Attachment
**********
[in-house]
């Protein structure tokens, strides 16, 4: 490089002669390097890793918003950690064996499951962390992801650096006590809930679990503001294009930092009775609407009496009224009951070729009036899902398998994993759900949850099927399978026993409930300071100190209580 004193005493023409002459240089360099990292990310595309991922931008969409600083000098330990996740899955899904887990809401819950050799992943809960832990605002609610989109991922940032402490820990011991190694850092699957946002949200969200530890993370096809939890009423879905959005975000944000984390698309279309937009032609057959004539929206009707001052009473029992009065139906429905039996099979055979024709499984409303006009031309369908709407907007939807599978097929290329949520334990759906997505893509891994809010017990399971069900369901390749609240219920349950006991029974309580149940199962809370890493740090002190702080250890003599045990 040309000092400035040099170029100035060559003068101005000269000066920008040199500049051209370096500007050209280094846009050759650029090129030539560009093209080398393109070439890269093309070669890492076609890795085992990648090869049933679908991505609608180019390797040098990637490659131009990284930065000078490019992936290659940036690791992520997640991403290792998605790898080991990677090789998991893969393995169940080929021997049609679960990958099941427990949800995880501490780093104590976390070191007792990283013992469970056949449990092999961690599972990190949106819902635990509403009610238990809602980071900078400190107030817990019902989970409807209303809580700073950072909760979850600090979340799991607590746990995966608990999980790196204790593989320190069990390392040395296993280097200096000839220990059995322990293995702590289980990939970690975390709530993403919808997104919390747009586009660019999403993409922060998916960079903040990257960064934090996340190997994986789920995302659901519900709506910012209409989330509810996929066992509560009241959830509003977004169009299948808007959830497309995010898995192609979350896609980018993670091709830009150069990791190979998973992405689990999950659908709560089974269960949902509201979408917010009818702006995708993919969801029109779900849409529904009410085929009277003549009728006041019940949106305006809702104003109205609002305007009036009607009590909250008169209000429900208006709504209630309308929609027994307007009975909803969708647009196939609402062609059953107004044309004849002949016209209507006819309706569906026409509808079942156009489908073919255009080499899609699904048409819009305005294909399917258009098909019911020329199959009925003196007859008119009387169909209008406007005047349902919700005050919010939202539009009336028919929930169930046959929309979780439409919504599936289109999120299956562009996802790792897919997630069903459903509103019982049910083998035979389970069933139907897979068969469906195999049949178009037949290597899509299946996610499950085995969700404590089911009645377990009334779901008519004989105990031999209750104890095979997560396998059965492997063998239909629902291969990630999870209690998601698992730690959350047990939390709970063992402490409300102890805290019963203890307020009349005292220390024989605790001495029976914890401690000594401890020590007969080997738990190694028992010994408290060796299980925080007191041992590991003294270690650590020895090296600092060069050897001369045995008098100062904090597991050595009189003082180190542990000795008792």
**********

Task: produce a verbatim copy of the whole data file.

[in-house]
């Protein structure tokens, strides 16, 4: 490089002669390097890793918003950690064996499951962390992801650096006590809930679990503001294009930092009775609407009496009224009951070729009036899902398998994993759900949850099927399978026993409930300071100190209580 004193005493023409002459240089360099990292990310595309991922931008969409600083000098330990996740899955899904887990809401819950050799992943809960832990605002609610989109991922940032402490820990011991190694850092699957946002949200969200530890993370096809939890009423879905959005975000944000984390698309279309937009032609057959004539929206009707001052009473029992009065139906429905039996099979055979024709499984409303006009031309369908709407907007939807599978097929290329949520334990759906997505893509891994809010017990399971069900369901390749609240219920349950006991029974309580149940199962809370890493740090002190702080250890003599045990 040309000092400035040099170029100035060559003068101005000269000066920008040199500049051209370096500007050209280094846009050759650029090129030539560009093209080398393109070439890269093309070669890492076609890795085992990648090869049933679908991505609608180019390797040098990637490659131009990284930065000078490019992936290659940036690791992520997640991403290792998605790898080991990677090789998991893969393995169940080929021997049609679960990958099941427990949800995880501490780093104590976390070191007792990283013992469970056949449990092999961690599972990190949106819902635990509403009610238990809602980071900078400190107030817990019902989970409807209303809580700073950072909760979850600090979340799991607590746990995966608990999980790196204790593989320190069990390392040395296993280097200096000839220990059995322990293995702590289980990939970690975390709530993403919808997104919390747009586009660019999403993409922060998916960079903040990257960064934090996340190997994986789920995302659901519900709506910012209409989330509810996929066992509560009241959830509003977004169009299948808007959830497309995010898995192609979350896609980018993670091709830009150069990791190979998973992405689990999950659908709560089974269960949902509201979408917010009818702006995708993919969801029109779900849409529904009410085929009277003549009728006041019940949106305006809702104003109205609002305007009036009607009590909250008169209000429900208006709504209630309308929609027994307007009975909803969708647009196939609402062609059953107004044309004849002949016209209507006819309706569906026409509808079942156009489908073919255009080499899609699904048409819009305005294909399917258009098909019911020329199959009925003196007859008119009387169909209008406007005047349902919700005050919010939202539009009336028919929930169930046959929309979780439409919504599936289109999120299956562009996802790792897919997630069903459903509103019982049910083998035979389970069933139907897979068969469906195999049949178009037949290597899509299946996610499950085995969700404590089911009645377990009334779901008519004989105990031999209750104890095979997560396998059965492997063998239909629902291969990630999870209690998601698992730690959350047990939390709970063992402490409300102890805290019963203890307020009349005292220390024989605790001495029976914890401690000594401890020590007969080997738990190694028992010994408290060796299980925080007191041992590991003294270690650590020895090296600092060069050897001369045995008098100062904090597991050595009189003082180190542990000795008792």